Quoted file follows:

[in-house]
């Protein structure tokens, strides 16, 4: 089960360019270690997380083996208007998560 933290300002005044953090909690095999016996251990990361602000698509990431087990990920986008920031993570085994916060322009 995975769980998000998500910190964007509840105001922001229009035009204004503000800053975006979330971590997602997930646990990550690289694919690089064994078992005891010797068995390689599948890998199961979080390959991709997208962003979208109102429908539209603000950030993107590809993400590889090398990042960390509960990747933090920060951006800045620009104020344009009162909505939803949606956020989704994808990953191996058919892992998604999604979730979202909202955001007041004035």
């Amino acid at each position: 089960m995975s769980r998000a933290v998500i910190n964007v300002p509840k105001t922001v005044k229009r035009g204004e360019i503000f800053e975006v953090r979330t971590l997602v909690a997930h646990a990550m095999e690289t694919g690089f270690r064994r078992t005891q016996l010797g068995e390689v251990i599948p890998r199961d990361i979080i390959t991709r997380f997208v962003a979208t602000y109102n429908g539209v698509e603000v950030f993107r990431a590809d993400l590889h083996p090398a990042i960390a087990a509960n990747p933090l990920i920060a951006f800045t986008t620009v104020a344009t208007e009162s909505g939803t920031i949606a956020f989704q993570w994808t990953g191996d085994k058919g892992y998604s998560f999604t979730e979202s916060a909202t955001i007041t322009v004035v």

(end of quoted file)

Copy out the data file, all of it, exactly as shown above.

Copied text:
[in-house]
């Protein structure tokens, strides 16, 4: 089960360019270690997380083996208007998560 933290300002005044953090909690095999016996251990990361602000698509990431087990990920986008920031993570085994916060322009 995975769980998000998500910190964007509840105001922001229009035009204004503000800053975006979330971590997602997930646990990550690289694919690089064994078992005891010797068995390689599948890998199961979080390959991709997208962003979208109102429908539209603000950030993107590809993400590889090398990042960390509960990747933090920060951006800045620009104020344009009162909505939803949606956020989704994808990953191996058919892992998604999604979730979202909202955001007041004035």
């Amino acid at each position: 089960m995975s769980r998000a933290v998500i910190n964007v300002p509840k105001t922001v005044k229009r035009g204004e360019i503000f800053e975006v953090r979330t971590l997602v909690a997930h646990a990550m095999e690289t694919g690089f270690r064994r078992t005891q016996l010797g068995e390689v251990i599948p890998r199961d990361i979080i390959t991709r997380f997208v962003a979208t602000y109102n429908g539209v698509e603000v950030f993107r990431a590809d993400l590889h083996p090398a990042i960390a087990a509960n990747p933090l990920i920060a951006f800045t986008t620009v104020a344009t208007e009162s909505g939803t920031i949606a956020f989704q993570w994808t990953g191996d085994k058919g892992y998604s998560f999604t979730e979202s916060a909202t955001i007041t322009v004035v």